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Finally….an Outing

The last trip that ESRA Rehovot planned was to the Peres Center in Jaffa in March of 2020. We had two other outings planned for the spring of that year. They never happened. So it was with a large measure of trepidation that we began this fall to entertain the idea of reviving this aspect of our offerings to our members. We decided to start slowly, with a trip in private cars, and with the advent of Omicron, we were happy that we did so. The week before the outing, the ESRA Board debated postponing the tour, but decided to go ahead. Board member Helen Birnbaum had made the arrangements and had checked that both places were still receiving visitors.

It was a sunny and warm day in January, and 22 ESRA members met at the new Khan Shaar HaGai Museum at the beginning of the hills leading up to Jerusalem. All who travel Route 1 have seen the remains of an old Ottoman Khan on the right side of the road as they enter the narrow way up the hills. Now this building has been renovated and added on to and made into an interactive museum. The Khan was built around 1870 to serve pilgrims, travelers and immigrants traveling to Jerusalem. Before and during the War of Independence, this Khan marked the beginning of the dangerous section of the road for people trying to reach Jerusalem. The city was under siege from November 9, 1947 till July 18, 1948. The museum tells the story of the convoys trying to supply the city, and of the Jewish heroes of the historic events that occurred in attempts to lift the siege of Jerusalem.

The museum is an interactive one, and our English speaking guide gave us a short introduction and then shepherded us from one section to another. The first section was a film of people still alive, who had taken part in or helped plan different attempts to supply Jerusalem. Then we went to a section which had a number of stations. We were given problems that the fighters had encountered and had to decide how we would solve them. For example, how much food to put in a convoy, when what was also needed were weapons and ammunition and medicine. For example, if a truck in a convoy was attacked or blown up and blocked the road for others behind it, does the convoy turn back or try to move the truck while under fire from the enemy. Many of the problems had no correct answer, just one that was less bad than the others. We also experienced being in an armored truck in a convoy and coming under attack.

When we emerged from the other end of the museum building into the sunny valley we saw examples of vehicles that had been armorized and used in the convoys. These included trucks, an Egged bus and a mail truck. We could look inside and imagine how it felt to be driven 74 years ago.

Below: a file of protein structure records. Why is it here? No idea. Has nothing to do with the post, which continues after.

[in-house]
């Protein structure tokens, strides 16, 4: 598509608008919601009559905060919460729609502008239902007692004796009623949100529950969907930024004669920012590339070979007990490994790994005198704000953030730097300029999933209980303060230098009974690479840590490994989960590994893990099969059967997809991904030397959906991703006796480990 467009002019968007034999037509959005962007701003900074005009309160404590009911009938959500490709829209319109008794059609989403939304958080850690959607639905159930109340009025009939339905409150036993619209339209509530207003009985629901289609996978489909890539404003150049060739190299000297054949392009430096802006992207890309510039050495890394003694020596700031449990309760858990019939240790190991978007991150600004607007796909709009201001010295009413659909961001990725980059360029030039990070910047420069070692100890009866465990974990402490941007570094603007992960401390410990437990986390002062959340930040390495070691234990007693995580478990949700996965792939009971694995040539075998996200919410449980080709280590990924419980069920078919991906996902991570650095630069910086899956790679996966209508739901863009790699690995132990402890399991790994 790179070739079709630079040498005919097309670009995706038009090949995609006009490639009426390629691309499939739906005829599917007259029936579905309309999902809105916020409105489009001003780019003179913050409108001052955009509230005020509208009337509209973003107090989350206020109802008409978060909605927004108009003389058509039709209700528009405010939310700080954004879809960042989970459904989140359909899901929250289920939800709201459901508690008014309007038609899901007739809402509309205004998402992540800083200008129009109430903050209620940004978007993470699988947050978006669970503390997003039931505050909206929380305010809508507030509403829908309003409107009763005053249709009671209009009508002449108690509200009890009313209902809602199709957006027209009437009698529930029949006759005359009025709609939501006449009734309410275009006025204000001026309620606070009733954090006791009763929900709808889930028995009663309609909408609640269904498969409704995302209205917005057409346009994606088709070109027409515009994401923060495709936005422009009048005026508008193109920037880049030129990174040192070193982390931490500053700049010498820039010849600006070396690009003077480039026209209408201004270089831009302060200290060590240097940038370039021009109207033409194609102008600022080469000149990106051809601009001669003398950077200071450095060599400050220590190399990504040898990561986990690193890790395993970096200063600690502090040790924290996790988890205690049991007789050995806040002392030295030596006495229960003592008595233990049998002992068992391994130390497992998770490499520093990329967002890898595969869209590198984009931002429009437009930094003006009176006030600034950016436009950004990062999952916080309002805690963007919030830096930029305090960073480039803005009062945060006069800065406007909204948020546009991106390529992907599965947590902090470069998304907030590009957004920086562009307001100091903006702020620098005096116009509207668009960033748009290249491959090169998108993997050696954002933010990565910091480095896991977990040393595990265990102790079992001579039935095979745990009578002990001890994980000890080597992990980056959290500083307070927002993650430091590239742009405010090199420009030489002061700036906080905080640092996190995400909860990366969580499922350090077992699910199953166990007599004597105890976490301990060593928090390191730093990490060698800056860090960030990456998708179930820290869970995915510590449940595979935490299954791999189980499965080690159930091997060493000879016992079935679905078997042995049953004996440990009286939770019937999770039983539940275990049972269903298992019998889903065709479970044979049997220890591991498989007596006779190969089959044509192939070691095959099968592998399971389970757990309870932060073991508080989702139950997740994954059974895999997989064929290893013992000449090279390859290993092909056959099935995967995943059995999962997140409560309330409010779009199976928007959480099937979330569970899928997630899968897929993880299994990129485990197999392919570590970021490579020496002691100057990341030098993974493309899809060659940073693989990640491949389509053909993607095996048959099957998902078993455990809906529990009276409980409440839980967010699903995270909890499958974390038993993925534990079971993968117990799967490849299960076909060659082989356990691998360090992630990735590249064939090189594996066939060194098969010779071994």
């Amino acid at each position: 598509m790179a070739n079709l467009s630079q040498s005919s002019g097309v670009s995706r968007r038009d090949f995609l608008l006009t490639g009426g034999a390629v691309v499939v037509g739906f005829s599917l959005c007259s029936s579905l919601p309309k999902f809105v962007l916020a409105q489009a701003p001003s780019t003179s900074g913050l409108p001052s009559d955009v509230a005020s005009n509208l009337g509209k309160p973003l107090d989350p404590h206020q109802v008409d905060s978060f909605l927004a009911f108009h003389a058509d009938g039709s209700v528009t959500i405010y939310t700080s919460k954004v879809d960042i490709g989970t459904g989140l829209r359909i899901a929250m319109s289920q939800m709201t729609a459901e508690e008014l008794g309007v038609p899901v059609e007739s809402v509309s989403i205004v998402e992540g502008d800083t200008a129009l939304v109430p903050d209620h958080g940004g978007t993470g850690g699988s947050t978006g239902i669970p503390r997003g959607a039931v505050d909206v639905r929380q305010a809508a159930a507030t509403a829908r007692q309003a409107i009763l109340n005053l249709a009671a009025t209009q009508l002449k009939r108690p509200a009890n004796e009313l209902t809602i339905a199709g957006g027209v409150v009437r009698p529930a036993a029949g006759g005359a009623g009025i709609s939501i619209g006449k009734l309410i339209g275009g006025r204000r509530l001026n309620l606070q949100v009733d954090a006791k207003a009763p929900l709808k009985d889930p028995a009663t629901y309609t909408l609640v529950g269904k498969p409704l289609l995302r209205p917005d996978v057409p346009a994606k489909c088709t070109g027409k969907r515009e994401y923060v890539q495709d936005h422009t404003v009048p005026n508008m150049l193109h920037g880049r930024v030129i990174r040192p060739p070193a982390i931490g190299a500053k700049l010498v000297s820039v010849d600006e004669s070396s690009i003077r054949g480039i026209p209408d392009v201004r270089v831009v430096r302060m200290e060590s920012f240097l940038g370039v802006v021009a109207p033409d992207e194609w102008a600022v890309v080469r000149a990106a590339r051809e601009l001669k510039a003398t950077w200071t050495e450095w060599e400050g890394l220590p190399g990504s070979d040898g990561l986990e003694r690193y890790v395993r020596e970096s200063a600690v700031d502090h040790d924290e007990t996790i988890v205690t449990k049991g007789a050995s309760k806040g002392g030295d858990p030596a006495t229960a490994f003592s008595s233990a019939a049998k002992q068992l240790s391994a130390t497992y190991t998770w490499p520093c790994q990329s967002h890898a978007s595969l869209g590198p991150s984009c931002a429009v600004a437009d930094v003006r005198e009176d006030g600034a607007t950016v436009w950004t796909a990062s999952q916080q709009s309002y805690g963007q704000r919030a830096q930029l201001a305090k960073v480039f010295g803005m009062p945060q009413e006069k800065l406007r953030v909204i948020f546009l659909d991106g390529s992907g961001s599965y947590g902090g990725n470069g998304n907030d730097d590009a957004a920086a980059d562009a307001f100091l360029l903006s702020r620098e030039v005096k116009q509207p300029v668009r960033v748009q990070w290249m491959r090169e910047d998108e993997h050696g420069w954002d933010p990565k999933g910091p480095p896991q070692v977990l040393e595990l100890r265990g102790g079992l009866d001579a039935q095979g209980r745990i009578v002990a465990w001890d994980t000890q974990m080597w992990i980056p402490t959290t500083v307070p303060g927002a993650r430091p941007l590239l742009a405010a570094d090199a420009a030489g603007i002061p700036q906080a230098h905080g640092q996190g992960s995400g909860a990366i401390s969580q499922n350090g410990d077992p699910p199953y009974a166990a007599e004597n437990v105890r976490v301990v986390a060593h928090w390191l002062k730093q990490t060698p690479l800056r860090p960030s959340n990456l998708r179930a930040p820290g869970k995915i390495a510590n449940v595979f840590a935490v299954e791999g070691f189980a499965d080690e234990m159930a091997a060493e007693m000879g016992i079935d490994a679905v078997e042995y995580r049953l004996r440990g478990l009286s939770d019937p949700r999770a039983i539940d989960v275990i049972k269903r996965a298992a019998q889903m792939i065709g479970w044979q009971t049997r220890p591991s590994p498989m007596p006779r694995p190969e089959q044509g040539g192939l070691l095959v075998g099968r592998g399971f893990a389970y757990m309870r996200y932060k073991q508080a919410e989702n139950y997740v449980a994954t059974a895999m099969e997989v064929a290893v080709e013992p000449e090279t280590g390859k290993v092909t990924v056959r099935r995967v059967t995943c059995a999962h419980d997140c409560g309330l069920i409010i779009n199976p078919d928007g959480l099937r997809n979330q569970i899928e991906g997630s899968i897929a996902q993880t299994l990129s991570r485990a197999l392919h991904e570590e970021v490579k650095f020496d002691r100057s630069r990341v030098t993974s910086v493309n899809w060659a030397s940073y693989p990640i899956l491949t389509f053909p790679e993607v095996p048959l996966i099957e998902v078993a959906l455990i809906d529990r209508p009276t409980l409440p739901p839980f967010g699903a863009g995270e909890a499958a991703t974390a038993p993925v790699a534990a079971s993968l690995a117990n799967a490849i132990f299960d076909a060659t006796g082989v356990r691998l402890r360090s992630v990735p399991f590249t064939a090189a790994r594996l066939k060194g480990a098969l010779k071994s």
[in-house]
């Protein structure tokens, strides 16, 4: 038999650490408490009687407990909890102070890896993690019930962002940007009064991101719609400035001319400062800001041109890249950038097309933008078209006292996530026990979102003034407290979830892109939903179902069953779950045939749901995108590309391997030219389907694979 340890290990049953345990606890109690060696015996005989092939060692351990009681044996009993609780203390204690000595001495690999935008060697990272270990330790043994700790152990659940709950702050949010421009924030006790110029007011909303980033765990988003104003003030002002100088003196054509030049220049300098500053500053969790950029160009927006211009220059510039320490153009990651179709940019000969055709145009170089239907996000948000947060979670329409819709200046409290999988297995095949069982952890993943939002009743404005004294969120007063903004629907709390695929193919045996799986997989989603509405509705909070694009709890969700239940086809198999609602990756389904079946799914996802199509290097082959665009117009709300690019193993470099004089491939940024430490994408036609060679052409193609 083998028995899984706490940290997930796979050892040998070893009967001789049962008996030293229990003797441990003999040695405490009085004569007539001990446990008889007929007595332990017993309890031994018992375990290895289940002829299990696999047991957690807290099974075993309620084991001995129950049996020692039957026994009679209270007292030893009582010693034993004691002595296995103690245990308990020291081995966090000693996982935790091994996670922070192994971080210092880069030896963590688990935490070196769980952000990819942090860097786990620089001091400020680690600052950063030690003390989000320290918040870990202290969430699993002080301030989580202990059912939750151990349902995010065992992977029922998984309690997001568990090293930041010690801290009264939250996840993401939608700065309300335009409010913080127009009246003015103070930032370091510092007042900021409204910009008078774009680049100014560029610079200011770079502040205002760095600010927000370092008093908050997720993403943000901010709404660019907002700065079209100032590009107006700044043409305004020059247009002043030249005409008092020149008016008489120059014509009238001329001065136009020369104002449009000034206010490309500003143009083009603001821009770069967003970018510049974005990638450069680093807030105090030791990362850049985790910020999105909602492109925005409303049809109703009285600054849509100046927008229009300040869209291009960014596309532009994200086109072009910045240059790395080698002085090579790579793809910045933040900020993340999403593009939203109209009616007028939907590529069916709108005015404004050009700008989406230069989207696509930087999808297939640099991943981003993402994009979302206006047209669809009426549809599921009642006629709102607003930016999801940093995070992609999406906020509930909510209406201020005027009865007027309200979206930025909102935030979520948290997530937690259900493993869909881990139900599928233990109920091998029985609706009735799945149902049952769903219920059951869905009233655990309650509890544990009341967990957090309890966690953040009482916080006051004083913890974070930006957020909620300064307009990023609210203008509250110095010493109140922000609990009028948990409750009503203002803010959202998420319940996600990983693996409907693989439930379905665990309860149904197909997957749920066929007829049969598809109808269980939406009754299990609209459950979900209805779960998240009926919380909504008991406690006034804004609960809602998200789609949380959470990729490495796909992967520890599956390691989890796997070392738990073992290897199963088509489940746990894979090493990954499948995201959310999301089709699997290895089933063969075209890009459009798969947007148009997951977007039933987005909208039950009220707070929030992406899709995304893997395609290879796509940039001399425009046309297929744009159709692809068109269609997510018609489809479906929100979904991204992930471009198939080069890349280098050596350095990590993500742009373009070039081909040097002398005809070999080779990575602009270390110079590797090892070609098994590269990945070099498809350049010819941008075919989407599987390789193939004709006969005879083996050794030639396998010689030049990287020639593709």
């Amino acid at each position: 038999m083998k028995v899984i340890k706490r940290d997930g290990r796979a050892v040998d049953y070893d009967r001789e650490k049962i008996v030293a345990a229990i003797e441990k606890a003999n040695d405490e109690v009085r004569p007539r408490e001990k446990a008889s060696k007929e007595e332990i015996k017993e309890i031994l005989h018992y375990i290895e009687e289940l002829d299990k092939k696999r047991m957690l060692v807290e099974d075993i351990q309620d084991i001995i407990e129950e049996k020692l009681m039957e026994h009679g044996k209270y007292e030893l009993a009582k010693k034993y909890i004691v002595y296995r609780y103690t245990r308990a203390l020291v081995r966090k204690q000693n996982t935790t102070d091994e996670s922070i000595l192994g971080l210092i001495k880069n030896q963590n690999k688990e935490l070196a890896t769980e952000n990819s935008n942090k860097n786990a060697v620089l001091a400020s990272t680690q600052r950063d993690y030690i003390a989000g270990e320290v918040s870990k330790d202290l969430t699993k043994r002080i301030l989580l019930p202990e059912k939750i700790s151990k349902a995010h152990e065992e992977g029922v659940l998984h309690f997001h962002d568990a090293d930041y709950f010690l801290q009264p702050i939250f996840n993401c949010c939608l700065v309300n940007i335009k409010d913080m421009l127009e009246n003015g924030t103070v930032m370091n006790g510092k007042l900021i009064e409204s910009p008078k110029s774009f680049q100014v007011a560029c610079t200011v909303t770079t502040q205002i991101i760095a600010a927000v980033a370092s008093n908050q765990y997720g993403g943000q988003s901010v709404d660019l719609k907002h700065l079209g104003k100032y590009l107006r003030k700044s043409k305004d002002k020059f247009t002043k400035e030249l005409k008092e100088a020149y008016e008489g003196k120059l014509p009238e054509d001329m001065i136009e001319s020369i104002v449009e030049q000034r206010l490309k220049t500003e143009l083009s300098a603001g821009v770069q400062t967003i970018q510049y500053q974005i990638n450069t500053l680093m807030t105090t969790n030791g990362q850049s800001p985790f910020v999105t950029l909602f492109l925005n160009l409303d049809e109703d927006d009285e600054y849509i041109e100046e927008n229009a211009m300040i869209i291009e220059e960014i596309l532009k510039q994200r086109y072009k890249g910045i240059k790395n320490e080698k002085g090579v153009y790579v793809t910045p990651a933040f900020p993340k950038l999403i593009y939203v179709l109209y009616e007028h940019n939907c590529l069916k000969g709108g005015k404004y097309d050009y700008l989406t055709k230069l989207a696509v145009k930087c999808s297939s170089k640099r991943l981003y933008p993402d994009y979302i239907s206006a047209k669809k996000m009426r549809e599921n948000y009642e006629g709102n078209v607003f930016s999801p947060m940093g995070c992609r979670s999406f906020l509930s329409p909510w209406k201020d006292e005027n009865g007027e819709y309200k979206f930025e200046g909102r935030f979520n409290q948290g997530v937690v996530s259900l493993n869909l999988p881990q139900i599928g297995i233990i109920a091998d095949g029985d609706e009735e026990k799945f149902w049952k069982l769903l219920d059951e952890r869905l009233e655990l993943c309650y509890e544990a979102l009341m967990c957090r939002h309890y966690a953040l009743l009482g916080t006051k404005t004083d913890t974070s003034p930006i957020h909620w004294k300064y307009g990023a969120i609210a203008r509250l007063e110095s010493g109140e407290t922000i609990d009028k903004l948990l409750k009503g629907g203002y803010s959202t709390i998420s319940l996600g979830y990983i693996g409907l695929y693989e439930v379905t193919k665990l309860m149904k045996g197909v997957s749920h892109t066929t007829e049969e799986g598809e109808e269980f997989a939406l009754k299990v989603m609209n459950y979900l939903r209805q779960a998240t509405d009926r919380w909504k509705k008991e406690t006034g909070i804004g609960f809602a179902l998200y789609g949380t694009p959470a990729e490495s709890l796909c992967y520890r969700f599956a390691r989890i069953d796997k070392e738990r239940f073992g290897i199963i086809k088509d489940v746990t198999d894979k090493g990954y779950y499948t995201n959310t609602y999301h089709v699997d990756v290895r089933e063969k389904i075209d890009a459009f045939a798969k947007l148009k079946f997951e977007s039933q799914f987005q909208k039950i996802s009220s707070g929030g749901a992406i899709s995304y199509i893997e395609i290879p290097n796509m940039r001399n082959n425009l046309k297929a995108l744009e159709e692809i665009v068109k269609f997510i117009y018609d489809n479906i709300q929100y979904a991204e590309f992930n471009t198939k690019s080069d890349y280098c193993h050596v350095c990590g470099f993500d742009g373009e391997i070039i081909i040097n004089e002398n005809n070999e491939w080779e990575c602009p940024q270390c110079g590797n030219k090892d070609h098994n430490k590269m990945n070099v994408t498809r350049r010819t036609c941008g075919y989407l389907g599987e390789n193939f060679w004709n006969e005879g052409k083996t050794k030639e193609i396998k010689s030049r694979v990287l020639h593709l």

After this fascinating but sobering experience, we continued on to our second stop in our outing. This was the Iza Priza goat farm in Moshav HaShahar, not far from Rehovot. There Mirav, our guide, gave us a fascinating talk about raising goats, behavior of billy goats and does, the life cycle of goats in family farms like theirs compared to large commercial farms, how much milk a goat gives compared to a cow, the different components of goat and cow milk, and what type of cheeses are made from goat milk. And then she gave us a demonstration of the steps involved in making Circassian cheese. At the end of the process she pointed to the arrangement of containers and instruments on the tables in front of us, and said that now we would each make a cheese. Since the cheese making process included 10 different steps, and since our short term memory has been blunted by age, more than one of us needed some prompting during the ensuing half hour. However, Mirav and two assistants passed out warm liters of milk to begin and circulated among us giving encouragement. We could elaborate on the basic recipe by adding various spices that they supplied as well. Once the cheeses were set in mesh buckets we left them to settle and went to visit the goats.

The farm has over 100 goats, all female does except for three or so billy goats. Most of the does are currently either pregnant or with kids. We visited an open sided barn where many of the females were and could pet one of the recently born kids, and feed the goats with acacia branches that Mirav supplied. There were beautiful chickens circulating freely in the barn. They ate the insects that might infest the goats. Once a neighbor's dog began regularly supplementing his food with a chicken or two, and the goat farm only realized that many chickens were missing when they found insect infestations on the goats.

After seeing where the milk for our cheeses came from, we retired to a visitor center where the farm had prepared a tasting table with bread, spreads, and cubes of different cheeses that they prepared along with a tea and coffee corner. There was a small store where we could buy cheese and other local products, and on a table by the door our cheeses were put in a container to take home. Mine was absolutely delicious. 

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Thursday, 30 June 2022

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